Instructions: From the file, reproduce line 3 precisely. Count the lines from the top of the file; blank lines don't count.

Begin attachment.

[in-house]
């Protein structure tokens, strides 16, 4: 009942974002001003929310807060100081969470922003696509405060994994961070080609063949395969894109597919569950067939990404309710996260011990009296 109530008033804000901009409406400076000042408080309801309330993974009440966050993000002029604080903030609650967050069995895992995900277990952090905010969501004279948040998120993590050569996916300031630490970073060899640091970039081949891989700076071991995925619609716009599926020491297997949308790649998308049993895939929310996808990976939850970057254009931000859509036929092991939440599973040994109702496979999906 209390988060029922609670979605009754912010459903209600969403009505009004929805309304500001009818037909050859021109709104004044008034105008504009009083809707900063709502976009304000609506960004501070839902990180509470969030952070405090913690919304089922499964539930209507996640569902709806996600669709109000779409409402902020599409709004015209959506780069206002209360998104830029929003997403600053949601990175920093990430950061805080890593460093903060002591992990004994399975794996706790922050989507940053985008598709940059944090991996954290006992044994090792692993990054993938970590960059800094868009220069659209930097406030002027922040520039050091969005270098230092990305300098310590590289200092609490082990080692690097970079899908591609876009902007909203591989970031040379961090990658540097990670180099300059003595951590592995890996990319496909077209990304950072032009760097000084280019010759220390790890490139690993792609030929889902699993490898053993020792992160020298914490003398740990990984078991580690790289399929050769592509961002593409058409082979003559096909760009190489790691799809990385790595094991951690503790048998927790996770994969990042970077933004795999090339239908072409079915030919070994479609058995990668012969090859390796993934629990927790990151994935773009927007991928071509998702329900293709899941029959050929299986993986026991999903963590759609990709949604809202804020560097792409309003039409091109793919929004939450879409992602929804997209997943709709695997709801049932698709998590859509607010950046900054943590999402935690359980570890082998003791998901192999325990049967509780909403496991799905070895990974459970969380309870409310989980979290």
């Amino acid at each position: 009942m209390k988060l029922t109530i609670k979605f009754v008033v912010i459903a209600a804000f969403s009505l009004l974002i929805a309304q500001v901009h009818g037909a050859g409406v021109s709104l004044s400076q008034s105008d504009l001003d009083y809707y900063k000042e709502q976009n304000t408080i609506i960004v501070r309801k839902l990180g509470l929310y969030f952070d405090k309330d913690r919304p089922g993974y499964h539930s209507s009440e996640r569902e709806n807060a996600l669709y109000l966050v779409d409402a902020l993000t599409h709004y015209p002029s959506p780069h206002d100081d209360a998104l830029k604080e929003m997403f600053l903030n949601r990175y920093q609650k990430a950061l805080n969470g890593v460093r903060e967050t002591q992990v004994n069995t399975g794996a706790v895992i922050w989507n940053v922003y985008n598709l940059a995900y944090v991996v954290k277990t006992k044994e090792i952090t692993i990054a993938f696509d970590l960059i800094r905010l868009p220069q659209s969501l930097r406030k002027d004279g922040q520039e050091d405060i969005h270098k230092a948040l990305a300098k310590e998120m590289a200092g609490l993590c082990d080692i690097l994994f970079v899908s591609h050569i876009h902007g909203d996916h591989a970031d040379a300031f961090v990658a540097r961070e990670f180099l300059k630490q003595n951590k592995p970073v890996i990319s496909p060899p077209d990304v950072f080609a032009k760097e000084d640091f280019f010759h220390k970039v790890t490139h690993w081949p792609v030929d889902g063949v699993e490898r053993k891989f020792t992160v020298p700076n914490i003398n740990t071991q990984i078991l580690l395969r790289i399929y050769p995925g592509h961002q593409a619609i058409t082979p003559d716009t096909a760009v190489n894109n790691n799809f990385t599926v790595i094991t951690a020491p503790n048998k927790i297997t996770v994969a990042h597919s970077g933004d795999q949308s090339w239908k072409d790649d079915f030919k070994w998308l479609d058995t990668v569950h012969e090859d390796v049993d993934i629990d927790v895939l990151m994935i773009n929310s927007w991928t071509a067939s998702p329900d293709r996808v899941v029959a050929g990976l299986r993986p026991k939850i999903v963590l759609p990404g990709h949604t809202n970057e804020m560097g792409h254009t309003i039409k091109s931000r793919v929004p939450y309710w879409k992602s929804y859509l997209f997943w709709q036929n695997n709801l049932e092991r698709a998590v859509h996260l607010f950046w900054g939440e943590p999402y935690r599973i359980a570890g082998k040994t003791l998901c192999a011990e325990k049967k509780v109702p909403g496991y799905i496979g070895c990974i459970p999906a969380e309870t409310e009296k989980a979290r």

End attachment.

């Amino acid at each position: 009942m209390k988060l029922t109530i609670k979605f009754v008033v912010i459903a209600a804000f969403s009505l009004l974002i929805a309304q500001v901009h009818g037909a050859g409406v021109s709104l004044s400076q008034s105008d504009l001003d009083y809707y900063k000042e709502q976009n304000t408080i609506i960004v501070r309801k839902l990180g509470l929310y969030f952070d405090k309330d913690r919304p089922g993974y499964h539930s209507s009440e996640r569902e709806n807060a996600l669709y109000l966050v779409d409402a902020l993000t599409h709004y015209p002029s959506p780069h206002d100081d209360a998104l830029k604080e929003m997403f600053l903030n949601r990175y920093q609650k990430a950061l805080n969470g890593v460093r903060e967050t002591q992990v004994n069995t399975g794996a706790v895992i922050w989507n940053v922003y985008n598709l940059a995900y944090v991996v954290k277990t006992k044994e090792i952090t692993i990054a993938f696509d970590l960059i800094r905010l868009p220069q659209s969501l930097r406030k002027d004279g922040q520039e050091d405060i969005h270098k230092a948040l990305a300098k310590e998120m590289a200092g609490l993590c082990d080692i690097l994994f970079v899908s591609h050569i876009h902007g909203d996916h591989a970031d040379a300031f961090v990658a540097r961070e990670f180099l300059k630490q003595n951590k592995p970073v890996i990319s496909p060899p077209d990304v950072f080609a032009k760097e000084d640091f280019f010759h220390k970039v790890t490139h690993w081949p792609v030929d889902g063949v699993e490898r053993k891989f020792t992160v020298p700076n914490i003398n740990t071991q990984i078991l580690l395969r790289i399929y050769p995925g592509h961002q593409a619609i058409t082979p003559d716009t096909a760009v190489n894109n790691n799809f990385t599926v790595i094991t951690a020491p503790n048998k927790i297997t996770v994969a990042h597919s970077g933004d795999q949308s090339w239908k072409d790649d079915f030919k070994w998308l479609d058995t990668v569950h012969e090859d390796v049993d993934i629990d927790v895939l990151m994935i773009n929310s927007w991928t071509a067939s998702p329900d293709r996808v899941v029959a050929g990976l299986r993986p026991k939850i999903v963590l759609p990404g990709h949604t809202n970057e804020m560097g792409h254009t309003i039409k091109s931000r793919v929004p939450y309710w879409k992602s929804y859509l997209f997943w709709q036929n695997n709801l049932e092991r698709a998590v859509h996260l607010f950046w900054g939440e943590p999402y935690r599973i359980a570890g082998k040994t003791l998901c192999a011990e325990k049967k509780v109702p909403g496991y799905i496979g070895c990974i459970p999906a969380e309870t409310e009296k989980a979290r």